This option can be used multiple times.

       --ftp-account [data]
              (FTP) When an FTP server asks for "account data" after user name
              and password has been provided, this data is sent off using  the
              ACCT command. (Added in 7.13.0)

              If  this option is used twice, the second will override the pre-
              vious use.

       --ftp-alternative-to-user <command>
              (FTP) If authenticating with the USER and PASS  commands  fails,
              send  this  command.   When  connecting  to  Tumbleweed's Secure
              Transport server over FTPS using  a  client  certificate,  using
              "SITE  AUTH"  will tell the server to retrieve the username from
              the certificate. (Added in 7.15.5)

       --ftp-create-dirs
              (FTP/SFTP) When an FTP or SFTP URL/operation uses  a  path  that
              doesn't  currently exist on the server, the standard behavior of
              curl is to fail. Using this option, curl will instead attempt to
              create missing directories.

       --ftp-method [method]
              (FTP)  Control  what method curl should use to reach a file on a
              FTP(S) server. The method argument should be one of the  follow-
              ing alternatives:

              multicwd
                     curl  does  a  single CWD operation for each path part in
                     the given URL. For deep hierarchies this means very  many
                     commands.  This  is  how RFC 1738 says it should be done.
                     This is the default but the slowest behavior.

              nocwd  curl does no CWD at all. curl will do  SIZE,  RETR,  STOR
                     etc and give a full path to the server for all these com-
                     mands. This is the fastest behavior.

              If  this option is used several times, the following occurrences
              make no difference. Undoing an  enforced  passive  really  isn't
              doable  but you must then instead enforce the correct -P, --ftp-
              port again.

              Passive mode means that curl will try the EPSV command first and
              then PASV, unless --disable-epsv is used.

       --ftp-skip-pasv-ip
              (FTP) Tell curl to not use the IP address the server suggests in
              its response to curl's PASV command when curl connects the  data
              connection.  Instead  curl  will  re-use  the same IP address it
              already uses for the control connection. (Added in 7.14.2)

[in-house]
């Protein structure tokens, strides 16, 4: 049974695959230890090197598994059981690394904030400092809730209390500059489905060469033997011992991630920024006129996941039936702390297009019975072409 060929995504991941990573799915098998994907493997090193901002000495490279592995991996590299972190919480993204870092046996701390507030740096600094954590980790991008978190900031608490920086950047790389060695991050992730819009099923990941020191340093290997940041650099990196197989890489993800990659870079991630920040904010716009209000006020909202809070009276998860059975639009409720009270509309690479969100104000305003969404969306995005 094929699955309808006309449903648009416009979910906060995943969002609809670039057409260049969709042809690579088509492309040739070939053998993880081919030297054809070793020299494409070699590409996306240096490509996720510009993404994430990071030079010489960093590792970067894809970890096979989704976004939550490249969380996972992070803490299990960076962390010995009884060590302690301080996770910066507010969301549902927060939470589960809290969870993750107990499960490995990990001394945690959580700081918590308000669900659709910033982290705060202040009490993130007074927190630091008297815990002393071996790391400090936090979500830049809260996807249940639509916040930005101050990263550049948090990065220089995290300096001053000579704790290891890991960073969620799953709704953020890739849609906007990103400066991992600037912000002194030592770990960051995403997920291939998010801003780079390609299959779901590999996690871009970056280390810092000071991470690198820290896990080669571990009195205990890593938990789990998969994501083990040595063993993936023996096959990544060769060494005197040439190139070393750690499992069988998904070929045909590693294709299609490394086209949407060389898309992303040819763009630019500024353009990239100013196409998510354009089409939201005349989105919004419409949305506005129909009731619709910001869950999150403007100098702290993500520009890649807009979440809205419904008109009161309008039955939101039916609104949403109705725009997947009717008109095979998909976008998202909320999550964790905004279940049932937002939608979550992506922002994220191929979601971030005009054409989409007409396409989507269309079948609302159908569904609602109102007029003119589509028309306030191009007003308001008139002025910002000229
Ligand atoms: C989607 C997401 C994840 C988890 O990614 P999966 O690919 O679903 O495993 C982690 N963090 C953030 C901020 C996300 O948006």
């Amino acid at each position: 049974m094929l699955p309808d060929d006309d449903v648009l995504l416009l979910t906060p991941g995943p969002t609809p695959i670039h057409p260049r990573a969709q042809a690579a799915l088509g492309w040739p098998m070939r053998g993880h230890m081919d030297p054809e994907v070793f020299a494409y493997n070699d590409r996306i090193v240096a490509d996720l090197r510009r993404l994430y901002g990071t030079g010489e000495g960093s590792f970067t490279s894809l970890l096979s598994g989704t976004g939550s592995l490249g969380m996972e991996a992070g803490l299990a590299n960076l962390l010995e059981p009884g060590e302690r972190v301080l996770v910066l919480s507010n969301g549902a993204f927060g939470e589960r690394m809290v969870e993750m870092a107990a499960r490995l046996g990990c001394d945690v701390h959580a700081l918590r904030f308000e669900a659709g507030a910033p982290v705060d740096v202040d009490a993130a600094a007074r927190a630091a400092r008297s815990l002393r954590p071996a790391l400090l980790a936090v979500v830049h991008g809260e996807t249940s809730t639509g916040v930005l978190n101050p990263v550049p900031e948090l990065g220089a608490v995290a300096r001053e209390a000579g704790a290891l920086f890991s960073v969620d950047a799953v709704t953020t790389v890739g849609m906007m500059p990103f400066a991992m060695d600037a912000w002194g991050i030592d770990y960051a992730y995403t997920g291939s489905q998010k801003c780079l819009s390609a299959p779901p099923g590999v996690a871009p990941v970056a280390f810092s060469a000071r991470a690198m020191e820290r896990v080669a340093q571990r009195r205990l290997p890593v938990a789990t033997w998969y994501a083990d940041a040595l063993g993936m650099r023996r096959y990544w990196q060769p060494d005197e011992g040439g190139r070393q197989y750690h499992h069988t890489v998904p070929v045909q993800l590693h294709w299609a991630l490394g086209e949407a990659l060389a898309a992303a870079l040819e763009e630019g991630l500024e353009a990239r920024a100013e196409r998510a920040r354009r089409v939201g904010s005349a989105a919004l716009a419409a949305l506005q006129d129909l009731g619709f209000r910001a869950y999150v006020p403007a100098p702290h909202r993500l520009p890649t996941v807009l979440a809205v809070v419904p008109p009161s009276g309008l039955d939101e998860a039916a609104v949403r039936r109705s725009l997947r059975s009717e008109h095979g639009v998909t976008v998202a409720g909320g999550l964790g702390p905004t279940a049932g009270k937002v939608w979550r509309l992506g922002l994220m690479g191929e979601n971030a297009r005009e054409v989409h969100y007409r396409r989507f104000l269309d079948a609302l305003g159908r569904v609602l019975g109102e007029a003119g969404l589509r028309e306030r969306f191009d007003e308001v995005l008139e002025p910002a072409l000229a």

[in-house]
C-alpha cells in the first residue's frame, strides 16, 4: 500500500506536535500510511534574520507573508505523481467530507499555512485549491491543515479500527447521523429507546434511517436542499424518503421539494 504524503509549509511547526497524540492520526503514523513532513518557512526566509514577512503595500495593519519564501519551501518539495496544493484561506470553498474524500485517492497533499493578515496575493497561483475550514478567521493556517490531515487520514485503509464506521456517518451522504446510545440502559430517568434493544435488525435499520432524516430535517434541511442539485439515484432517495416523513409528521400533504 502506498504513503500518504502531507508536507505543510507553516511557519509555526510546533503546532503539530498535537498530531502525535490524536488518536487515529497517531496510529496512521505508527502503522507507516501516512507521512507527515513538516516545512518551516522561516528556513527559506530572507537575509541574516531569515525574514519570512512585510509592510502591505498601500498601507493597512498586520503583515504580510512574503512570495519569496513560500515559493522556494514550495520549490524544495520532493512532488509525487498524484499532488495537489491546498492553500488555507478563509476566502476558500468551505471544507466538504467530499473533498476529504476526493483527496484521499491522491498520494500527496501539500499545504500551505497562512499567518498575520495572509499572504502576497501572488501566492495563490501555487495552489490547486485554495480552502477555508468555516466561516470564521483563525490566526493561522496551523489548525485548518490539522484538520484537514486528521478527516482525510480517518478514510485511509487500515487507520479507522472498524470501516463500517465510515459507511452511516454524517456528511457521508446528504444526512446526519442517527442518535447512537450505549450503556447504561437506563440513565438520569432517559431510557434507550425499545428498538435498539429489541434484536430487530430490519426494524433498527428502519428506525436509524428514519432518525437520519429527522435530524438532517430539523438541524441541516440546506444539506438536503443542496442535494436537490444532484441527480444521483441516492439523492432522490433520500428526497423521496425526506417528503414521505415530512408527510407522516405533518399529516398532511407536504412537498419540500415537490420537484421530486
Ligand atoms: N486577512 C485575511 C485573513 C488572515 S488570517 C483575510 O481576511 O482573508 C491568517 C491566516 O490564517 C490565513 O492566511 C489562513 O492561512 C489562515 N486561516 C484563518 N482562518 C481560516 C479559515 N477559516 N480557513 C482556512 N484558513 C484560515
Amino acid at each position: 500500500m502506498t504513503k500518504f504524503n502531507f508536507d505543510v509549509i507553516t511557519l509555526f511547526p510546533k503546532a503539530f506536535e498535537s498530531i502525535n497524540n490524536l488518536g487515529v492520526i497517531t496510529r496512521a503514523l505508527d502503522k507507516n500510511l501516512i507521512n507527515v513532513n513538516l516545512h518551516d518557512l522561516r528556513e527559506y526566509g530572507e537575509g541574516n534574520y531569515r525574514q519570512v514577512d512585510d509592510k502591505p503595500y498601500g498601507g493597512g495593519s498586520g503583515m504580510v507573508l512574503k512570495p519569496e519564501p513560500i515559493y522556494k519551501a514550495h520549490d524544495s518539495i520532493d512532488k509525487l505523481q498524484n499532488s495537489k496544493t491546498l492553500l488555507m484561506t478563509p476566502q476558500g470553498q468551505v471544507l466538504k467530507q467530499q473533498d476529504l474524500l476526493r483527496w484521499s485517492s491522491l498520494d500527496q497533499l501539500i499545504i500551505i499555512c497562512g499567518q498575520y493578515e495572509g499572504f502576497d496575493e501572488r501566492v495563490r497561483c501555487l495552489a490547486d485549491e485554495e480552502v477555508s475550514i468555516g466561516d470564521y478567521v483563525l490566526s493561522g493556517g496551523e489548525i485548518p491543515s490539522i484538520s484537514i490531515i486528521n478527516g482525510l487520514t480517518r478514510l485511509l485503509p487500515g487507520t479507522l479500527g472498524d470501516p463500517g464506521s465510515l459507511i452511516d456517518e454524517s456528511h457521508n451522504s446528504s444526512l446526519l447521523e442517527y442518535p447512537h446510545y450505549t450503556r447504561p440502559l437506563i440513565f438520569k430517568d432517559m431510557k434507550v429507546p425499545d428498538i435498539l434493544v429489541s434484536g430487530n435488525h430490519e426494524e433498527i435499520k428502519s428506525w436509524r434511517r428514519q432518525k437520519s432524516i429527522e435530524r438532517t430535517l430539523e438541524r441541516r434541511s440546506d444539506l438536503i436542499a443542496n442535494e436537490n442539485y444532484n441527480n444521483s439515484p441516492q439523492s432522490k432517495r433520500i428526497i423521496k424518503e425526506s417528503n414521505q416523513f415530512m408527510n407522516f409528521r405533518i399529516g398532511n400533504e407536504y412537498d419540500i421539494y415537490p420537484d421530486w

This option has no effect if PORT, EPRT or EPSV is used  instead
              of PASV.

       --ftp-pret
              (FTP)  Tell  curl to send a PRET command before PASV (and EPSV).
              Certain FTP servers, mainly drftpd,  require  this  non-standard
              command  for  directory  listings as well as up and downloads in
              PASV mode.  (Added in 7.20.x)

       --ftp-ssl-ccc
              (FTP) Use CCC (Clear Command Channel)  Shuts  down  the  SSL/TLS
              layer after authenticating. The rest of the control channel com-
              munication will be unencrypted. This allows NAT routers to  fol-
              low the FTP transaction. The default mode is passive. See --ftp-
              ssl-ccc-mode for other modes.  (Added in 7.16.1)

       --ftp-ssl-ccc-mode [active/passive]
              (FTP) Use CCC (Clear Command Channel) Sets  the  CCC  mode.  The
              passive  mode  will  not initiate the shutdown, but instead wait
              for the server to do it, and will not reply to the shutdown from
              the server. The active mode initiates the shutdown and waits for
              a reply from the server.  (Added in 7.16.2)

       --ftp-ssl-control
              (FTP) Require SSL/TLS for the FTP  login,  clear  for  transfer.
              Allows  secure  authentication, but non-encrypted data transfers
              for efficiency.  Fails the transfer if the server  doesn't  sup-
              port SSL/TLS.  (Added in 7.16.0) that can still be used but will
              be removed in a future version.

       --form-string <name=string>
              (HTTP) Similar to --form except that the value  string  for  the
              named  parameter  is used literally. Leading '@' and '<' charac-
              ters, and the ';type=' string in the value have no special mean-